Sport Tennis-It's 'go time' for Federer, 39, with favoured grasscourt season about to begin
Opinion: Naomi Osaka's shocking French Open withdrawal offers lessons for all involved
Naomi Osaka's well-being is more important than any tennis match, but the way this has played out has done no favors for anyone involved. Osaka, after winning the last two Grand Slam events, won’t get a chance to make it three in a row and prove herself on clay, where she’s apparently had a crisis of confidence this year. The French Open will surely come off to many as insensitive for going to such great lengths to enforce its rules. And fans across the world who like watching Osaka play tennis won’t get the opportunity to do so on one of the sport’s biggest stages.
By Sudipto Ganguly
(Reuters) - Roger Federer says he has seen "improvement and no setbacks" since returning to the Tour in March after over a year out due to two knee operations and with his grasscourt season kicking off in Halle next week, it's "go time".
Federer initially eyed a return at this year's Australian Open a year after exiting the 2020 Grand Slam at the semi-final stage, but slow progress in his recovery delayed his comeback.
He played his first match back at the Qatar Open but said he was targeting full fitness for the grasscourt season and wants to reach his peak by Wimbledon, where he has won eight of his 20 Grand Slam titles.
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"I probably would have taken the place I am today," the 39-year-old, who pulled out from the French Open last week to protect his body after a gruelling third-round win, told reporters on Friday.
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"March was still very early days for my comeback but I just felt like it was a good time to come back. I thought that Doha actually went extremely well overall because I know my expectations were close to zero over there. So I'm happy I was able to play two competitive matches over there.
"Ever since I've only seen improvement, no setbacks. After I guess the two operations I have to be extremely careful with every move I do. But now it's really go time. This is essentially where the season really hopefully starts for me."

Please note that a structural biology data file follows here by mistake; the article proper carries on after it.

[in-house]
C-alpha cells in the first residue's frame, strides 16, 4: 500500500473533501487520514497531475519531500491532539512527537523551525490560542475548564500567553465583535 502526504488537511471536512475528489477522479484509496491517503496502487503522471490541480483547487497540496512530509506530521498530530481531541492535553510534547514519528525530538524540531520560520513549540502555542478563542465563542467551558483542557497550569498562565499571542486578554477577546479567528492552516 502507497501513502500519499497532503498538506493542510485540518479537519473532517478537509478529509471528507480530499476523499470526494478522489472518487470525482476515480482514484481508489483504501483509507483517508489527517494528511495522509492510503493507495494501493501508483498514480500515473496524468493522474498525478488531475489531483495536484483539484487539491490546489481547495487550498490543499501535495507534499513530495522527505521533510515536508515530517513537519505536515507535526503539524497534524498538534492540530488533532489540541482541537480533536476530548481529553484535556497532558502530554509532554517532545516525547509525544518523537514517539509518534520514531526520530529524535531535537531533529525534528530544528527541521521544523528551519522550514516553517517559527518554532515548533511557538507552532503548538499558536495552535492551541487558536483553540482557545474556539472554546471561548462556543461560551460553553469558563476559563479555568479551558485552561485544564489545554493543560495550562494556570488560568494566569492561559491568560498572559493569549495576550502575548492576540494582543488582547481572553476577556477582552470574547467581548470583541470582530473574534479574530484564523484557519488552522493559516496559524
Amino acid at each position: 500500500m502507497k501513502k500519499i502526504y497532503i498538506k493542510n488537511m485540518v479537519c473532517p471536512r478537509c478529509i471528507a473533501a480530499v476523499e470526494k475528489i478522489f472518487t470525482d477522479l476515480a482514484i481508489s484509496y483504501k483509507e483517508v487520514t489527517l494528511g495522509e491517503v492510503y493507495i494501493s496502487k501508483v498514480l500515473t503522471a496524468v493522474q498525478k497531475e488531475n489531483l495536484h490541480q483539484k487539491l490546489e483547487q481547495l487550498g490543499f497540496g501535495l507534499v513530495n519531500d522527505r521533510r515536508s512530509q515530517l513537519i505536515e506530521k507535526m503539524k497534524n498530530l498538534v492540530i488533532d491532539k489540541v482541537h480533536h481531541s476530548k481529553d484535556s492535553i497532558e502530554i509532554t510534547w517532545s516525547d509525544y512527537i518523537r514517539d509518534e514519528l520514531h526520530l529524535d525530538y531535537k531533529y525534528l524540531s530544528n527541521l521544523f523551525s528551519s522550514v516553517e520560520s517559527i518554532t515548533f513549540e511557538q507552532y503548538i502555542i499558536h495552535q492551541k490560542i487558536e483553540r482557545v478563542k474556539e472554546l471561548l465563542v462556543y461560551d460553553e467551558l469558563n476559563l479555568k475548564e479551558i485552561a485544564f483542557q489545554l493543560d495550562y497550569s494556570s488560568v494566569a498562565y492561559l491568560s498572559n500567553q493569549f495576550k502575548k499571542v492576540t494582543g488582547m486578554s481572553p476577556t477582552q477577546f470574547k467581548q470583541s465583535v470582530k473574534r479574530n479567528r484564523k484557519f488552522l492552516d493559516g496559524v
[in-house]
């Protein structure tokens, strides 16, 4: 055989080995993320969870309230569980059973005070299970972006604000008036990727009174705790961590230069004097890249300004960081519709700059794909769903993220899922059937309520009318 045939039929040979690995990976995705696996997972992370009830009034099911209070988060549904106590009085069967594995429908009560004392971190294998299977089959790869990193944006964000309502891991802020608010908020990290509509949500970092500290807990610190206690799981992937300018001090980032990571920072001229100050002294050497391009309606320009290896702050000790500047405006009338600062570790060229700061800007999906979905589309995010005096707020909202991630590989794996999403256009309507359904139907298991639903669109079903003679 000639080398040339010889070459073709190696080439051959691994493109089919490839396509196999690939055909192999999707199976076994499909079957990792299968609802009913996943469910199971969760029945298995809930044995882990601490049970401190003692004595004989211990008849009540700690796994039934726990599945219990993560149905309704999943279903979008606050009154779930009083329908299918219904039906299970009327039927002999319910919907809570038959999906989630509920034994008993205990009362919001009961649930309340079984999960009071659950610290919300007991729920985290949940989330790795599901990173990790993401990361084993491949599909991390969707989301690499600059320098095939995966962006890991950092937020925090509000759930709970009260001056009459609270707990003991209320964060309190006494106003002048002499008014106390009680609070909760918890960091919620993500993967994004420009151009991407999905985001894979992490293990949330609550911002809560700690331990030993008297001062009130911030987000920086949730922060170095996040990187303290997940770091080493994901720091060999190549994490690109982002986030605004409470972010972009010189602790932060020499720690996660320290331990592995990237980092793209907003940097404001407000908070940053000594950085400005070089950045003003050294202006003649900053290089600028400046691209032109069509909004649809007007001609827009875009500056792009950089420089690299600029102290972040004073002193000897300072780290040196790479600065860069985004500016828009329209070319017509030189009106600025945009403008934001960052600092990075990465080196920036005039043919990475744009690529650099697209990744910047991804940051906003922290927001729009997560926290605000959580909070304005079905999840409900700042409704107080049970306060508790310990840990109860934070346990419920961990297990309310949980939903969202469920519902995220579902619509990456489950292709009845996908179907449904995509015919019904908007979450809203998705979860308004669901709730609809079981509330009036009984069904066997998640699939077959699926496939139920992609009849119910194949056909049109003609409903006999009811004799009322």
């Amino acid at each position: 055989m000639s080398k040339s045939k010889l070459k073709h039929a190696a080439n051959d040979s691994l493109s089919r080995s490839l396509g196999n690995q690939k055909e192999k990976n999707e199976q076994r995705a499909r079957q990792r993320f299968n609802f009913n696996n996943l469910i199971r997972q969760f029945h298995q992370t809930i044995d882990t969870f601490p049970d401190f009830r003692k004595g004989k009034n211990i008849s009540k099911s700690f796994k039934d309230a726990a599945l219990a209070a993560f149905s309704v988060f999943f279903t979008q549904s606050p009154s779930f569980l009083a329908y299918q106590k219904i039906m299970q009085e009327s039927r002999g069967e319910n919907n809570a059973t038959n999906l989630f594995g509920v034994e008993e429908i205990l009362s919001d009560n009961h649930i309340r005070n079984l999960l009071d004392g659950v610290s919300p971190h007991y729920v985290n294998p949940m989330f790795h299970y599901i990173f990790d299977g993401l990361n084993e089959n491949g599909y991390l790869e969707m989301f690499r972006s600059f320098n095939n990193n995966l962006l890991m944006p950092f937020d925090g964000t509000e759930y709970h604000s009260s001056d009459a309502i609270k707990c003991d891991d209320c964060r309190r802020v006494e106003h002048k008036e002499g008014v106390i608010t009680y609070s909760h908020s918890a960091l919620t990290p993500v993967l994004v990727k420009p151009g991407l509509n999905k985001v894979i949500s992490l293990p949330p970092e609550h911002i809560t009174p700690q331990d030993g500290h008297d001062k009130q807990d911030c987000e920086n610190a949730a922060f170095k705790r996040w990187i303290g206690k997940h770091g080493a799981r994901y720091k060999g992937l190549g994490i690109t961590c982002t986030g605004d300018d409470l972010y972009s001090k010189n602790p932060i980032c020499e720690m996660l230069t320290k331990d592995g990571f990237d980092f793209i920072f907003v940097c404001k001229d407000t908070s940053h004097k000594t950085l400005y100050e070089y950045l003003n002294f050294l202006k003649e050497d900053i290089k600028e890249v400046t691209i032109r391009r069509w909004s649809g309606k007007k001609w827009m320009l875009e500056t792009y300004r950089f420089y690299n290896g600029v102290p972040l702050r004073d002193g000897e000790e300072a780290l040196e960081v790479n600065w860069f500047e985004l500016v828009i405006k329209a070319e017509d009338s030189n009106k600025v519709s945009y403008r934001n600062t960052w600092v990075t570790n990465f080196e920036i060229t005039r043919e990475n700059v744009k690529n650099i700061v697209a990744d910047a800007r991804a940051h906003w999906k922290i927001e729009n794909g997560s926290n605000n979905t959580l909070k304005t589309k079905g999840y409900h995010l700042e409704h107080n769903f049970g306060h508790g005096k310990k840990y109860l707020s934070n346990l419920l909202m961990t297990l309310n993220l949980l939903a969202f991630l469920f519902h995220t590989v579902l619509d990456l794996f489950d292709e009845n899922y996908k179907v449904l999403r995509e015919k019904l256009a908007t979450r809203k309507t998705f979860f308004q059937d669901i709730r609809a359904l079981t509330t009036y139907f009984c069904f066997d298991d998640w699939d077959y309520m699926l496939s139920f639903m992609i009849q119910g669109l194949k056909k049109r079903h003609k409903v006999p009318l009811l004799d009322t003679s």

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Mike Zunino crushes a line-drive homer to left field to open the scoring in the 2nd inning on Sunday's game against the Phillies.
Since pulling out of Roland Garros, Federer had his first hit on Thursday at the ATP 500 event at the German city of Halle, where he has won 10 titles.
The Swiss said he had low-intensity practice for 30 minutes but felt his body had recovered from the rigours of the claycourt Grand Slam in Paris.
"The knee just needs always extra care, and I hope it's also going to react well to the grass," he said, adding that he feels "all my strengths get amplified" when he plays on grass.
"I'm going to probably push a little bit more in practice this afternoon or maybe tomorrow, just to get the body ready for the grass courts, and I hope I have no negative reactions.
"I'm pretty positive about my chances... I'm confident that somehow I'll be fine in the coming days. But of course I want to stay injury-free. That's the most important (thing) right now."
(Reporting by Sudipto Ganguly in Berhampore, India; editing by Nick Macfie)
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Here's everything you need to know about watching the 2021 French Open, including a full TV schedule and live-streaming information.Now with things about to get underway, all eyes will be on the "King of Clay," Rafael Nadal, as he goes for his 14th title — and fifth consecutive — at Roland Garros. If he wins the tournament, he will break a tie with Roger Federer for most men's Grand Slam titles. The duo is tied at 20.